Barn Owl Facts for Kids

Have you ever seen a barn owl? Do you know what they look like? How about what they act like? Or where they live? It’s time to learn more about them! You can download a FREE packet at the bottom of the post. It includes ALL the barn owl facts for kids, owl paint by number, copy the owl, and an owl word search puzzle – all free!

The Appearance of Barn Owls

These beautiful creatures are fascinating and very unique! Barn owls have large eyes that are often yellow or orange to assist with night vision. Their feathers appear painted with large white spots and small brown spots. Don’t be fooled by their good looks, though.

Dangers of Barn Owls

Barn owls can be very violent and dangerous to small rodents. They hunt and kill their prey in complete darkness, so small animals can’t see them coming. Barn owls attack using their sharp talons and long claws and then they swallow their prey in one bite. Ew! That’s not all, though. There is so much more to learn about owls! In this blog post, we will list 15 barn owl facts for kids. These fun facts will teach you everything from how these owls hunt to what they sound like. So, without further ado, let’s get started!

Characteristics of Barn Owls

Barn owls are smaller animals. They are about the size of a cat but only weigh one pound on average. Look out, though. A barn owl’s wingspan can be taller than you! Barn owls have very long wings with an average wingspan of over four feet!

Female barn owls are typically larger than the male owls. The average female barn owl weighs about 1.3 pounds, while the average male barn owl weighs only about one pound.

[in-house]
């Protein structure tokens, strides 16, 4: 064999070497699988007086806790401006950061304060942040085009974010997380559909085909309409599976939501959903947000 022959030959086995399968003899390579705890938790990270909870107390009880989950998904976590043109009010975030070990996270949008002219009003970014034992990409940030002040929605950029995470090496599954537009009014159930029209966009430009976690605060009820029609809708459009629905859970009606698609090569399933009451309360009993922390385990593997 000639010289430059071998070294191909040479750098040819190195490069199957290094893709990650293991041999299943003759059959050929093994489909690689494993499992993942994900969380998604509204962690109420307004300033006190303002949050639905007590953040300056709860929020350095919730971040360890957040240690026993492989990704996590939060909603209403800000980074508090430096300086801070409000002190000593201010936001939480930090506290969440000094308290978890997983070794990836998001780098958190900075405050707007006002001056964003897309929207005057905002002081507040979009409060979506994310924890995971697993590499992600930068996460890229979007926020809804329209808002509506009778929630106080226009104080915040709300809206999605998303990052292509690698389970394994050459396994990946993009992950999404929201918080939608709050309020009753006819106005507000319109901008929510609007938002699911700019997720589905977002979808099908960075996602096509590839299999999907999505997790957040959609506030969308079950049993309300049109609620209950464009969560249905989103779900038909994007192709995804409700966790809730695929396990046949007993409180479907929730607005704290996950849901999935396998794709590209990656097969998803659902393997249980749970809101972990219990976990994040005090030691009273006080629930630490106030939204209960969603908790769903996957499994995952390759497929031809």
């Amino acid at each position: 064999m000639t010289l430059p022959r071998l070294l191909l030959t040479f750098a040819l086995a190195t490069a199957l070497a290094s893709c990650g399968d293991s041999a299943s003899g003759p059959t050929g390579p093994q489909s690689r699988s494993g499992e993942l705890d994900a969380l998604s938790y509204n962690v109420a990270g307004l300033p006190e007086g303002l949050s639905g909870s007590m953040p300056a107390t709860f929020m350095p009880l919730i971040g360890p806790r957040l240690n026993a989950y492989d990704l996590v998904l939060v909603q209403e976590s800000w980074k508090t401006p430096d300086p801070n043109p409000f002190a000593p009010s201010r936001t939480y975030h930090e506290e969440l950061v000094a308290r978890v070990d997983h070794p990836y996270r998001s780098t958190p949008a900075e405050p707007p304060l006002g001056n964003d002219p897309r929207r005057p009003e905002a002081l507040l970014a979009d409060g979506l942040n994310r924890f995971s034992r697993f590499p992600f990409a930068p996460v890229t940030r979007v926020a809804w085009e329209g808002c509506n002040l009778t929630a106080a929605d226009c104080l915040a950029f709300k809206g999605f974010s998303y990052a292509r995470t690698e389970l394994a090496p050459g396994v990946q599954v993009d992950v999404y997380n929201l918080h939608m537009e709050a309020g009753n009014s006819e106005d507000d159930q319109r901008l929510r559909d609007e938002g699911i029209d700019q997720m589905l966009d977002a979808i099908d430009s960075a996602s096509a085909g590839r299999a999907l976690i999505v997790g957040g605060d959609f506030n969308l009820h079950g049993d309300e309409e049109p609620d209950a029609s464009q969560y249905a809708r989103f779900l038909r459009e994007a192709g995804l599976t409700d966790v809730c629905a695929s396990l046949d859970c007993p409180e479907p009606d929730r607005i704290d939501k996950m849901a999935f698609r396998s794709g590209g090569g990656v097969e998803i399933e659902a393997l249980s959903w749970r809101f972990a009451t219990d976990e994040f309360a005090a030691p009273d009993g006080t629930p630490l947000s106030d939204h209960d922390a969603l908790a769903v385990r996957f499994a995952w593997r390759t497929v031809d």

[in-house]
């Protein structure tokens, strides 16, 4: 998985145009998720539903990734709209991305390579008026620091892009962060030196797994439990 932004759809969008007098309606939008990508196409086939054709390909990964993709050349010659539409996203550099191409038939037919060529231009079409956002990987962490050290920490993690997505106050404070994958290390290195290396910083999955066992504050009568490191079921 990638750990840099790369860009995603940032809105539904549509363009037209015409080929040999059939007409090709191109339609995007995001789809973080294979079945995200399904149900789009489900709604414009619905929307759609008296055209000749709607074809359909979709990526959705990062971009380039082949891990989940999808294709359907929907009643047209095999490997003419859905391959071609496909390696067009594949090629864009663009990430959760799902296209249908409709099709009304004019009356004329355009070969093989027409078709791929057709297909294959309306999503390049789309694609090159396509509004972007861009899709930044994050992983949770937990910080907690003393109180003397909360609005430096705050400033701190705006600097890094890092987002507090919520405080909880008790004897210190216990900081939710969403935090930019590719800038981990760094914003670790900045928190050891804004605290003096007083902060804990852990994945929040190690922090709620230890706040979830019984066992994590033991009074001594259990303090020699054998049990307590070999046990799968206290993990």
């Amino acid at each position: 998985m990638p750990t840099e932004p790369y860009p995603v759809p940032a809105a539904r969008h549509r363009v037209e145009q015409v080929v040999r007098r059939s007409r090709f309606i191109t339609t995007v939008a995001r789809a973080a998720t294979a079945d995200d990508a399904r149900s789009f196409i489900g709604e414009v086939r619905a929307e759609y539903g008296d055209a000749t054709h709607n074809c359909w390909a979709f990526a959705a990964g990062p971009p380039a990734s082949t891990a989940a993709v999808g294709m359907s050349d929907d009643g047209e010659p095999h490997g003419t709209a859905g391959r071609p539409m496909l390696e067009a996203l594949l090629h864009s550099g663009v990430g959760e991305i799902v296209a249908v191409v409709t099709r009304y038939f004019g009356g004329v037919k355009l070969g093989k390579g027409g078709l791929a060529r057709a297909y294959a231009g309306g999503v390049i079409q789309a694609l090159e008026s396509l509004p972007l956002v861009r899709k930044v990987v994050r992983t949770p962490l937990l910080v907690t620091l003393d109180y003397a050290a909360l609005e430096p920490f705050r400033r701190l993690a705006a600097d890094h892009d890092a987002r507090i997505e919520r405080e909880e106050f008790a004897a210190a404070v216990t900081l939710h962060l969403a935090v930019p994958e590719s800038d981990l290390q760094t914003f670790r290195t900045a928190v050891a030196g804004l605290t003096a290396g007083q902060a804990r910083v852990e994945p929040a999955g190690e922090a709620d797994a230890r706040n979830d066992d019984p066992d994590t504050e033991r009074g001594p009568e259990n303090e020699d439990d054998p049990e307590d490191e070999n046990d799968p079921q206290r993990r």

Barn owls make a variety of calls, including hissing, screeching, and clicking noises. Have you ever heard a hissing owl? How about screeching? Or maybe you’ve heard hoots of other owls? Keep your listening ears on at night and listen for barn owls the next time the sun goes down.

Types of Owls

North American barn owls are the largest barn owl. They can weigh upwards of one and a half pounds, which is double that of the Galapagos Barn Owl. The Galapagos Barn Owl is currently the smallest barn owl of all 46 species of owls. It only weighs about three-quarters of a pound.

Other owl species include the short-eared owl (which can also be found on the Galapagos Island), the barred owl, church owl, delicate owl, eastern screech owl, demon owl, stone owl, dobby owl, rat owl, great horned owl, and barnyard owl. Wow, that’s a lot of owls! Did you know there were that many?

Eagle owls are another species of owls found in many habitats across the globe. They are mostly located in mountainous and rocky areas throughout Europe and Asia. Have you ever seen an eagle owl? Their ears stick up and their wings are often long and spotted.

Barn Owl Facts for Kids about Hunting

A barn owl who prefers to hunt at night is classified as a night owl. Most barn owls are night owls, who begin hunting about one hour after sunset. They hunt through the entire night until about one hour before the sun rises. Could you imagine hunting for food in the dark?